Saxophonist Brian Patneaude, guitarist Mike Moreno, organist Jesse Chandler, and drummer Danny Whelchel are all relatively young, open-minded musicians. While having distinct approaches, they share a modern sense of rhythm and phrasing, often blurring barlines, playing motivically, and possessing the ability to follow their ideas where they seem to go naturally. There's a fluidity of execution which gives the illusion of ease that only the best improvisers can create. These loosely related approaches give Patneaude's fine and understated Riverview
a feeling of oneness.
The opening track shows his hand right out of the gate. The vibe tends toward the pensive, dark, and subdued with a priority of mood and groove over harmonic gymnastics or chops flexing. Inspired improvising brightens the landscape adding new colors to the composed material and shaping a balance between potential and kinetic energies.
Riverview contains six Patneaude originals and two standards Billy Strayhorn's "Chelsea Bridge" and Don Grolnick's poignant "The Cost Of Living." Patneaude's writing is uncluttered: simple melodic gestures, pedal points, straightforward rhythms and forms, and open landscapes that give the soloist space and time. While Patneaude's writing is strong and these compositions would be welcome in most modern jazz group's repertoires, it's clearly a player's record.
Patneaude's As We Know It (WEPA Records, 2007), was dedicated to Michael Brecker, a big inspiration for him. Joshua Redman seems another influence in his phrasing and general openness. Patneaude's tone is smooth and even, and when he breaks into higher registers, real sweetness comes through. When he lets fly all of his internalized abilities during a solo, he does so with a restraint that comes with confidence and experience.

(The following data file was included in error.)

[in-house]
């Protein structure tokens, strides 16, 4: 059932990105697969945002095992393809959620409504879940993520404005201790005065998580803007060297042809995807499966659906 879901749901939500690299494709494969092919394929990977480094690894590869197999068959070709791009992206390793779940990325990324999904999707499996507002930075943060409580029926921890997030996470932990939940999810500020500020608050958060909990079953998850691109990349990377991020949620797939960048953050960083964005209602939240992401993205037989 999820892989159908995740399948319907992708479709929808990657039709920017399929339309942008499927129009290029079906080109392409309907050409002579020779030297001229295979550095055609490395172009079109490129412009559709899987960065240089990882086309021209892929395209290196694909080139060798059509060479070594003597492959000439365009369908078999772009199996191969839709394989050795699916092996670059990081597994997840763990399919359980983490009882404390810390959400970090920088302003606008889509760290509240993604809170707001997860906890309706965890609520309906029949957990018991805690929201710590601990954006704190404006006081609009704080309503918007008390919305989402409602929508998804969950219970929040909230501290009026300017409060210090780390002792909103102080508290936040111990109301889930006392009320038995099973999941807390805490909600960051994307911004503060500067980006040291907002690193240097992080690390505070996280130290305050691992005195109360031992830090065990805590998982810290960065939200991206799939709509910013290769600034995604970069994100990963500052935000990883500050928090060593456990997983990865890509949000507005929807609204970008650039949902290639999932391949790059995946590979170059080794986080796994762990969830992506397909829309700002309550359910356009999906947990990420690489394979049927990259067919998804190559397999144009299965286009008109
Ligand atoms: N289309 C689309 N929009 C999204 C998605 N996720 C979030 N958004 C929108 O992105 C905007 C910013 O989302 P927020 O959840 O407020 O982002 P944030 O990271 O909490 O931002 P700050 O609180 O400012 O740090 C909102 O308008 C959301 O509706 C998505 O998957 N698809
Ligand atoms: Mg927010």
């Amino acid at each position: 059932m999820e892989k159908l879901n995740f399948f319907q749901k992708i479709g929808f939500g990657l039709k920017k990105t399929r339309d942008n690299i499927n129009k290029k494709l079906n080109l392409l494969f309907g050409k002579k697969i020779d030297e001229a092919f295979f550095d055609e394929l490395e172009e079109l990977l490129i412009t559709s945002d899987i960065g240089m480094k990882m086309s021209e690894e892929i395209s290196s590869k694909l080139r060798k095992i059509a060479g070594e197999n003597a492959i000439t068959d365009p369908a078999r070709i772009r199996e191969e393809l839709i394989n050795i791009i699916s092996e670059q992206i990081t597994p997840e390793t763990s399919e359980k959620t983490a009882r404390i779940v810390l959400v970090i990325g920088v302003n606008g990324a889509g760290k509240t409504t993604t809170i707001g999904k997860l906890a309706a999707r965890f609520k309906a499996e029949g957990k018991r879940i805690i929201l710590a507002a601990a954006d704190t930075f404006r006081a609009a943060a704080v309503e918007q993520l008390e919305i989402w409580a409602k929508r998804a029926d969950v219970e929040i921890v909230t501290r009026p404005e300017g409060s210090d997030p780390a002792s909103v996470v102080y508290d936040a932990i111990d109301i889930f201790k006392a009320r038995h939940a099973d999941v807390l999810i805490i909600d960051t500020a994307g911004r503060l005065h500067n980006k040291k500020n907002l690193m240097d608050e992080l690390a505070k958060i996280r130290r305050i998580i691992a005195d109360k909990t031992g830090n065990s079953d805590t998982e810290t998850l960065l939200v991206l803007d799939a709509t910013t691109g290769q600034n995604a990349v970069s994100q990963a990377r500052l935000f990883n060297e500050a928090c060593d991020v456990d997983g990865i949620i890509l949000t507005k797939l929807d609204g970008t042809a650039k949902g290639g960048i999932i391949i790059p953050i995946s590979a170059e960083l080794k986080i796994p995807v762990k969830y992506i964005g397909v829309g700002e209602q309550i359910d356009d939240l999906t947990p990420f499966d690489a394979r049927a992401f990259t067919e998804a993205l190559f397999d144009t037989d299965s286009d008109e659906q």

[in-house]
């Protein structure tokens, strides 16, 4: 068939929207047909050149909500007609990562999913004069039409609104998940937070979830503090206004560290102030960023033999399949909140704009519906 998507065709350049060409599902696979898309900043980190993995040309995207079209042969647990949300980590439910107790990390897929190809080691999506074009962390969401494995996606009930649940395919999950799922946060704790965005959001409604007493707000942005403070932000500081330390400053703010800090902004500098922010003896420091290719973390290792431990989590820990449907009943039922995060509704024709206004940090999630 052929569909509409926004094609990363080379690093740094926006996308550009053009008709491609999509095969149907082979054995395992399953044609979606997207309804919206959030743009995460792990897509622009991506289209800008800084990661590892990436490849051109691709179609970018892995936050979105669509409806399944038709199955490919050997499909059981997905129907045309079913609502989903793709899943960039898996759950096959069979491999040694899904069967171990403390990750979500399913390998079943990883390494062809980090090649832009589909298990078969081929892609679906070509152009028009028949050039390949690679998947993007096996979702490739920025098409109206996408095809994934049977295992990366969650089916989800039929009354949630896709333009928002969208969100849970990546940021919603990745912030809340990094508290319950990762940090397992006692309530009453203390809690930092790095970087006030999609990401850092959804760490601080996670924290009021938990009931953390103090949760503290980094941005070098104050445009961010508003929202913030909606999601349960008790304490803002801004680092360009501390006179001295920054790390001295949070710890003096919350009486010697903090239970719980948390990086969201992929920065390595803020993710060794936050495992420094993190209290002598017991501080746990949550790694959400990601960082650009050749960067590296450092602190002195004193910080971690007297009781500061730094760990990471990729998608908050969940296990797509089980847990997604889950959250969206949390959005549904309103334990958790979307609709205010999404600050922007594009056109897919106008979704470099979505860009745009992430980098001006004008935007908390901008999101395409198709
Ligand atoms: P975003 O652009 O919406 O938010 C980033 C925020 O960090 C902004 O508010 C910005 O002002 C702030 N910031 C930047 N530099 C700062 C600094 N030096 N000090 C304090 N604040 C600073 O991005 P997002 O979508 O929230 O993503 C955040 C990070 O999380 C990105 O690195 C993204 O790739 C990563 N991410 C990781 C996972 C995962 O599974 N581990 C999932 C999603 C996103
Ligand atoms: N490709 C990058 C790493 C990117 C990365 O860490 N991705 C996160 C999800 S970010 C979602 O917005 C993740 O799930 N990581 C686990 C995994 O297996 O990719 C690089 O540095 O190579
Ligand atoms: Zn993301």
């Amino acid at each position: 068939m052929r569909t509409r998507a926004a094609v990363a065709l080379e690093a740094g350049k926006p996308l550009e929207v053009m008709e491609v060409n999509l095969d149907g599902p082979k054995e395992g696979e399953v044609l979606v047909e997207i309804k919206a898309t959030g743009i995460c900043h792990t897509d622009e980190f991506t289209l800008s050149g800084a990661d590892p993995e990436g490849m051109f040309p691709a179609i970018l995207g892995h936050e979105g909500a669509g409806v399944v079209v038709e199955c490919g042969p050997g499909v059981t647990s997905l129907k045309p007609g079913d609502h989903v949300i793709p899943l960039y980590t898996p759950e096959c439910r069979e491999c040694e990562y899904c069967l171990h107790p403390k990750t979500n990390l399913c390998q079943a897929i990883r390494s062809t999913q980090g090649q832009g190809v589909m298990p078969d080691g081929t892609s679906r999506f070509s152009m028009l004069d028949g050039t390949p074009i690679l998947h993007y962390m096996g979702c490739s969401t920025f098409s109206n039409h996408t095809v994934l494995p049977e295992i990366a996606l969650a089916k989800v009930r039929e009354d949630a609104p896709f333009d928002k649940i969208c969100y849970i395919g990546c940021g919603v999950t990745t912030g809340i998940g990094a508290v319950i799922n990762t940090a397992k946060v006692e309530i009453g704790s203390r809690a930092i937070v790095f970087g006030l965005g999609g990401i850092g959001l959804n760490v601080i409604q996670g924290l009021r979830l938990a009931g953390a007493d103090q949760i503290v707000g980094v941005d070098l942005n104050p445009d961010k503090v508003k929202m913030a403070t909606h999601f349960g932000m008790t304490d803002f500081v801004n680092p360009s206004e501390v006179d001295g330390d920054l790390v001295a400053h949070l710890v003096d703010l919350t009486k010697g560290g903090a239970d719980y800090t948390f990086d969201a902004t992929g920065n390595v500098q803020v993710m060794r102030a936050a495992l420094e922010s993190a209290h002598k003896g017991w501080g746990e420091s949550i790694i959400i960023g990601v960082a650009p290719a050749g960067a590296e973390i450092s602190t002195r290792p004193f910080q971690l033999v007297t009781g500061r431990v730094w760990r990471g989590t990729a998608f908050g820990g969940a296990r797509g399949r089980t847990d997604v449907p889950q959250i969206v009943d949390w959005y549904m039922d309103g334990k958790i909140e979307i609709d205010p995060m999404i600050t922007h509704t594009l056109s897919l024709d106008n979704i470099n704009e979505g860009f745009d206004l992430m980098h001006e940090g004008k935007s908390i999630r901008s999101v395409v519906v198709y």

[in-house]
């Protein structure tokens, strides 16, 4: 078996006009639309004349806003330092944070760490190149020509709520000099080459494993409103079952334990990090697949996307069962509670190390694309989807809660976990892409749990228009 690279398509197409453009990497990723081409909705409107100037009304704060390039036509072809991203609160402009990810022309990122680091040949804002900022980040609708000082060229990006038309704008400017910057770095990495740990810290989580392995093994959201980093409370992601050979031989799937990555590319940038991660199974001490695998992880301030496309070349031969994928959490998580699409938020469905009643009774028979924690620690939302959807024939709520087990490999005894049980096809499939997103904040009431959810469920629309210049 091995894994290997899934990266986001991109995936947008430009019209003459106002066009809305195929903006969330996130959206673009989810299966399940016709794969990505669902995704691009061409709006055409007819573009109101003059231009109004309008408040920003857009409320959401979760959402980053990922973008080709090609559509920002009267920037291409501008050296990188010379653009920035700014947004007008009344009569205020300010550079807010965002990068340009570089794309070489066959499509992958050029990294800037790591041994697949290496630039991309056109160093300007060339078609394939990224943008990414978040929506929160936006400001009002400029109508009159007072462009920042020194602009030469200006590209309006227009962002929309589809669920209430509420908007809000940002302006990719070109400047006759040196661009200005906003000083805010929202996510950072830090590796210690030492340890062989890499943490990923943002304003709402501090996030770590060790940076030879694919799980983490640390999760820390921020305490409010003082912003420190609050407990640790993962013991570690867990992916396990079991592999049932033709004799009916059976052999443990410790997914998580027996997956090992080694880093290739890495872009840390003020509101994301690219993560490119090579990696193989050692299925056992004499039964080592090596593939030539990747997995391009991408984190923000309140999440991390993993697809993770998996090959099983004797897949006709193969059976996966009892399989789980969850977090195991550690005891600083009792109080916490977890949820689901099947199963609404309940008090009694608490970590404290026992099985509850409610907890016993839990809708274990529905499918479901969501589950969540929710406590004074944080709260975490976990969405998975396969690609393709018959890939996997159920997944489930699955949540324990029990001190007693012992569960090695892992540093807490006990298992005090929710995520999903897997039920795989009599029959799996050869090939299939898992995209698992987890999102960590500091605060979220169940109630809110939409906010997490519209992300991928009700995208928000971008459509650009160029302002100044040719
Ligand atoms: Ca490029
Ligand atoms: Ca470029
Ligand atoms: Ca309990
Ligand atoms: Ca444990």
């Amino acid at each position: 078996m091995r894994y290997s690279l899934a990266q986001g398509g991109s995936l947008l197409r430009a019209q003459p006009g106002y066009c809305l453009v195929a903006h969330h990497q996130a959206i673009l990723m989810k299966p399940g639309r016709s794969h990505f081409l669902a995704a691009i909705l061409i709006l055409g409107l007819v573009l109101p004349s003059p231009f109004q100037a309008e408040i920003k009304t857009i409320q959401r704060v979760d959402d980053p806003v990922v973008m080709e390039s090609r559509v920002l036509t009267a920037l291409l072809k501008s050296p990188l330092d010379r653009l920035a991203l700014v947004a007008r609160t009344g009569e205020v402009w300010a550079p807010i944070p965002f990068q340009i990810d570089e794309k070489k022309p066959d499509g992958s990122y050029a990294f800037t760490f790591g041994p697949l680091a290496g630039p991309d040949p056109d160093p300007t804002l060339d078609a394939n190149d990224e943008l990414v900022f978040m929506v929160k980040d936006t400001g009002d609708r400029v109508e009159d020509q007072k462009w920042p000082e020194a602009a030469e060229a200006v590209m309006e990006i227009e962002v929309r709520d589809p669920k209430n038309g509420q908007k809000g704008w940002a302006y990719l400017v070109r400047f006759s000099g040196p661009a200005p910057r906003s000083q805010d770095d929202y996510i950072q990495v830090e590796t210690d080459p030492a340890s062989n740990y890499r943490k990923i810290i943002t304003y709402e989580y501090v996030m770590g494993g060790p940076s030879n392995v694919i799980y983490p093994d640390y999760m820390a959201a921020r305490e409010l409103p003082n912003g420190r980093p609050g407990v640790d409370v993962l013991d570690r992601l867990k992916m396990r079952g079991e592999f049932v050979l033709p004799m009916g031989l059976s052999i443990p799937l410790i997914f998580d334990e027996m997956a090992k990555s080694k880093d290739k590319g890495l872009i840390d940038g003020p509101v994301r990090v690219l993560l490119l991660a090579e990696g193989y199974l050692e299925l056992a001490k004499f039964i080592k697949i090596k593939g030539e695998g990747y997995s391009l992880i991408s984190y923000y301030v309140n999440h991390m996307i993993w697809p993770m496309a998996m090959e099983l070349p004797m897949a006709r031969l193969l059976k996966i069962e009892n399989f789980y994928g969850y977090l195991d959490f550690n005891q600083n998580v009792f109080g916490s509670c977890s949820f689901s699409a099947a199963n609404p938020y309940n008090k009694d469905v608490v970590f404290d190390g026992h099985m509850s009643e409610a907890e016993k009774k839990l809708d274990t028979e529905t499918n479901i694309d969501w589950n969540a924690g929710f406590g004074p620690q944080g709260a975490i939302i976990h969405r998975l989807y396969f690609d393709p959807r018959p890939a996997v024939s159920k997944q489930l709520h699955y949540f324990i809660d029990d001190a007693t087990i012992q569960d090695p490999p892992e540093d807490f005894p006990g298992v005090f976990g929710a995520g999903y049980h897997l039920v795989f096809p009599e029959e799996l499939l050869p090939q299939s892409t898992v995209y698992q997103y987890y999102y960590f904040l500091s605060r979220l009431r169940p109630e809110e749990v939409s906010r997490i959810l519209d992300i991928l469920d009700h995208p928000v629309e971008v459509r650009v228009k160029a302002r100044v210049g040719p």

It takes a great player to fill Patneaude's longtime partner (guitarist) George Muscatello's shoes. Moreno is up for itand then some. He's a creative and supple soloist with a knack for making the occasional angular or rhythmically complex phrase go down easy on the ear. Moreno is a distinctive voice among modern guitarists and is progressing exponentially.
Moreno also played on Chandler's Somewhere:Between (Blue Moon, 2004). Chandler's organ sounds more like an electric piano in the beginning of "Riverview" and his soulful unaccompanied intro to "Release" sounds more like a cathedral pipe organ. He's a supportive and original alchemist coaxing the unexpected and beautiful out of his instrument.
Whelchel is another longtime partner of Patneaude's. He's on all of Patneaude's recordings and they've played a weekly gig at Justin's in Albany, NY for the last seven years. After hearing him stretch over the closing rhythmic vamp of "Riverview," the realization comes that the only thing missing on Riverview is more space for Whelchel's rhythmic extrapolations.
Visit Brian Patneaude, Mike Moreno, Jesse Chandler, and Danny Whelchel on the web